The Australasian College for Emergency Medicine (ACEM; the College) is pleased to announce that a FACEM-led trial has been named as a joint winner of the 2021 ACTA Trial of the Year Award for a landmark study that showed that a ‘hands off’ approach is best to treat a collapsed lung.
The study, conducted by more than 100 clinical researchers in 39 hospitals, took home the award at the Clinical Trials 2021: National Tribute and Award Ceremony held in Melbourne last night (20 May).
First held in 2016, the Clinical Trials National Tribute and Award Ceremony brings together clinical trials champions across health, academia, industry and the wider community to honour the remarkable Australians who advance clinical practice and save or improve the lives of patients every year.
Researcher, Professor Diana Egerton-Warburton said, “It feels like we won an Oscar. I am so excited that we have won this award, the study got lost in the Covid period, which meant that we missed opportunity to have a national conversation about how this can be implemented.”
Every year an estimated 2500-3000 Australians present at hospital emergency departments suffering from a collapsed lung (pneumothorax).
For decades, doctors inserted a plastic tube into the patient’s chest to drain the collected air to help the lung reinflate. Not only is this treatment often painful, but it can lead to organ injury, bleeding, infection and sometimes additional surgery.
However, the study, that spanned six years and involved more than 300 Australian and New Zealand patients, determined that treating patients with simple pain relief, observing them and then sending them home to await the lung’s natural re-expansion and recovery lessens pain and significantly reduces injury, infection and time spent in hospital.
Professor Simon Brown, the study’s chief investigator and emergency physician said, the findings are a “game-changer.” He said, “This study found that medical intervention is not always in a patient’s best interest, and that if doctors step back and do less, patients do better.”
“We’ve been putting tubes into people with collapsed lungs since the beginning of the 20th century, thinking we were doing our best to treat the condition. Now, this study makes it clear that conservative treatment is the best approach, even when the lung collapse is large. Our study found that 85% of patients did extremely well with no intervention at all.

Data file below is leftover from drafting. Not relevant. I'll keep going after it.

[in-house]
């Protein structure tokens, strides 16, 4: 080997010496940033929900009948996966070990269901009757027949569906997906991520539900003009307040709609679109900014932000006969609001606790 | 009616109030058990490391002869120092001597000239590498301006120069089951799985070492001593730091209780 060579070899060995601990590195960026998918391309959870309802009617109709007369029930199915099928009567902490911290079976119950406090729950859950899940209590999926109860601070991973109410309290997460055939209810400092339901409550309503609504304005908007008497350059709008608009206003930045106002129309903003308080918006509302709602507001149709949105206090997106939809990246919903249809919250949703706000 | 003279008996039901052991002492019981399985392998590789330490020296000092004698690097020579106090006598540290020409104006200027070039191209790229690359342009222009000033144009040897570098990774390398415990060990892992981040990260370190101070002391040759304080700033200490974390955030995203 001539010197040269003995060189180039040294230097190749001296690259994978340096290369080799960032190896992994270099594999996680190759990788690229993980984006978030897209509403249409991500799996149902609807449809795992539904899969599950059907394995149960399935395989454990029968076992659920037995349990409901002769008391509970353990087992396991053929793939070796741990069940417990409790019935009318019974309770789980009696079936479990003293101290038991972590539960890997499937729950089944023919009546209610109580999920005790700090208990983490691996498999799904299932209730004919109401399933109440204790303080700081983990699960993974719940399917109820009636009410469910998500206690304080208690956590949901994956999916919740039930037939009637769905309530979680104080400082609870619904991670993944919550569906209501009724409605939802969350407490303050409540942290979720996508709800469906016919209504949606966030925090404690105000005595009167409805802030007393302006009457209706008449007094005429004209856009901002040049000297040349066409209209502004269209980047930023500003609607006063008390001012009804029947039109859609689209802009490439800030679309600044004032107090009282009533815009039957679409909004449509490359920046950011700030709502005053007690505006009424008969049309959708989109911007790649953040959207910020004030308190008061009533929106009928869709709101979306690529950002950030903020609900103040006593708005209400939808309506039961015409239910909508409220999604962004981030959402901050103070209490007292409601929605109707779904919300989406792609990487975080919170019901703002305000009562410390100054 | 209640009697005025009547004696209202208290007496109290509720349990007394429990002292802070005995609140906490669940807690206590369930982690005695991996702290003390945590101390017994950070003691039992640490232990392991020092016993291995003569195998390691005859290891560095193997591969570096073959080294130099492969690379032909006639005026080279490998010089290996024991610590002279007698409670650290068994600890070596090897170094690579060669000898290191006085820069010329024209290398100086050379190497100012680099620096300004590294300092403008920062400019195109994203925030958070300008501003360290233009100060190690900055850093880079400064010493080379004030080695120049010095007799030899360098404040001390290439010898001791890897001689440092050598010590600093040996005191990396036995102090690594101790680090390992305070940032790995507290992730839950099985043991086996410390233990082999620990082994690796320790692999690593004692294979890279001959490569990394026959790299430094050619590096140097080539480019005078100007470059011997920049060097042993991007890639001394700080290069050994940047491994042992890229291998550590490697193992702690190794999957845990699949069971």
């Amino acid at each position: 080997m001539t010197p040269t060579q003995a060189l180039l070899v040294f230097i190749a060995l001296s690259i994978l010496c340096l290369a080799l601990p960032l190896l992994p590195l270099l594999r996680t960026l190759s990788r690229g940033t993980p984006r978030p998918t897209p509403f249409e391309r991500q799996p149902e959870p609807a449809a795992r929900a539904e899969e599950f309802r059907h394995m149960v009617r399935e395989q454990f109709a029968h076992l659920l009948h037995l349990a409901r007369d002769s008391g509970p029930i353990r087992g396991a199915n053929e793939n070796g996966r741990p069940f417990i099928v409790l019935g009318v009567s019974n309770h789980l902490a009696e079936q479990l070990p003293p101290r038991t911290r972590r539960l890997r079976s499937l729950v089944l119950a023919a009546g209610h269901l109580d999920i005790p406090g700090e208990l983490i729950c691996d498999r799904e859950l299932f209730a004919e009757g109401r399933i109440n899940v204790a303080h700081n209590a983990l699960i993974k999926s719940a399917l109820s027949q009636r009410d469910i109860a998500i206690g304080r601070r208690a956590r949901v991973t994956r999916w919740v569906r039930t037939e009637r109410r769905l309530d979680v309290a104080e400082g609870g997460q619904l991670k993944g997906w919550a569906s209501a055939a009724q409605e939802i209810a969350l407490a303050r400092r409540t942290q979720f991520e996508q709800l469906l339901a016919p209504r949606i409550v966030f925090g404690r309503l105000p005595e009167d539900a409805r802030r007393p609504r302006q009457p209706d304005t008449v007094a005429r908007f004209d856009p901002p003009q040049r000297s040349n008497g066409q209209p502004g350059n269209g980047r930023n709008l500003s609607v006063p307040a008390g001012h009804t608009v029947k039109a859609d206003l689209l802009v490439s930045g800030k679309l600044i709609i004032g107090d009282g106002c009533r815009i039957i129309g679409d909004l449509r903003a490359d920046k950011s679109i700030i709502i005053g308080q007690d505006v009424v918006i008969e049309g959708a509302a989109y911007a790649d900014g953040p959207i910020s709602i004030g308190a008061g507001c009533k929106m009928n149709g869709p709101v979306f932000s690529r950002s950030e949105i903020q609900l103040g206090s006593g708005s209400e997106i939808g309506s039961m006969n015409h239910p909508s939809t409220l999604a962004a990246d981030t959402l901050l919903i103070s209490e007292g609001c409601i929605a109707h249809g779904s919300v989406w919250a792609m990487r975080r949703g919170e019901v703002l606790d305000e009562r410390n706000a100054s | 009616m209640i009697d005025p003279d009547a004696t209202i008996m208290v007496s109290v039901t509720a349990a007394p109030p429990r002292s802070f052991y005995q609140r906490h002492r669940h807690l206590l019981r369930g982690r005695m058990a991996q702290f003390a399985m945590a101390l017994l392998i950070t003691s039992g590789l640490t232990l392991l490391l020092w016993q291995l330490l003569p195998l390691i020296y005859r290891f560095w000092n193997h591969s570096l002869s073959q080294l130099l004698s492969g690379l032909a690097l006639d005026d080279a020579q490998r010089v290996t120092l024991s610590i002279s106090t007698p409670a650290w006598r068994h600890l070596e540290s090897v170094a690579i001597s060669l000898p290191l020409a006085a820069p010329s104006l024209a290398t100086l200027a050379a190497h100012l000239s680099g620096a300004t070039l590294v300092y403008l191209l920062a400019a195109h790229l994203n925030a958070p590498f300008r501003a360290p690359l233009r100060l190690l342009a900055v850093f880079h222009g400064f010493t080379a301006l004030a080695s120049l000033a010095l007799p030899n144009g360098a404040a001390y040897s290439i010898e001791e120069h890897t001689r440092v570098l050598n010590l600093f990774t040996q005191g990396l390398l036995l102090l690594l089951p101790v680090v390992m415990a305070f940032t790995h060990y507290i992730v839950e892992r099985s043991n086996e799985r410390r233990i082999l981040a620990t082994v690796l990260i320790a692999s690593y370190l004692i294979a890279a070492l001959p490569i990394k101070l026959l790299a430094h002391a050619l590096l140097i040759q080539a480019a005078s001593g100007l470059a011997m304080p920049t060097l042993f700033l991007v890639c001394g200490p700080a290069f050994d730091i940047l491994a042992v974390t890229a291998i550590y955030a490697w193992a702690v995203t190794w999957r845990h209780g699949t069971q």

The findings are expected to cause a major shift in thinking around how doctors treat pneumothorax worldwide.
Professor Egerton-Warburton said, “We really want to use this award now to encourage clinicians to have conversations with their patients on how we can manage this common condition, which often occurs in young people.” She reiterated that it was, and is, a team approach.
“This was a great example of multidisciplinary research, with a number of teams (emergency medicine, respiratory medicine, cardiothoracic surgery, and clinical trials research staff) working together to get a fantastic result for patients.”
It is very exciting to see the rapid uptake of this study by The Therapeutic Guidelines (An independent national organisation proving therapeutic information to clinicians to help them make the best decisions for their patients) who now recommend conservative management in the first instance independent of size of the primary spontaneous pneumothorax.
ACEM President, Dr John Bonning, congratulated the recipients on their award. “It is important that we recognise and celebrate the many impressive achievements in our field of emergency medicine, across our two nations, and we are immensely proud of our members who contributed to this vital study showing how intervening less can be better for patients.”
ACEM is the peak body for emergency medicine in Australia and New Zealand, responsible for training emergency physicians and advancement of professional standards. www.acem.org.au
Media Contact: Andrew MacDonald, [email protected] 0498 068 023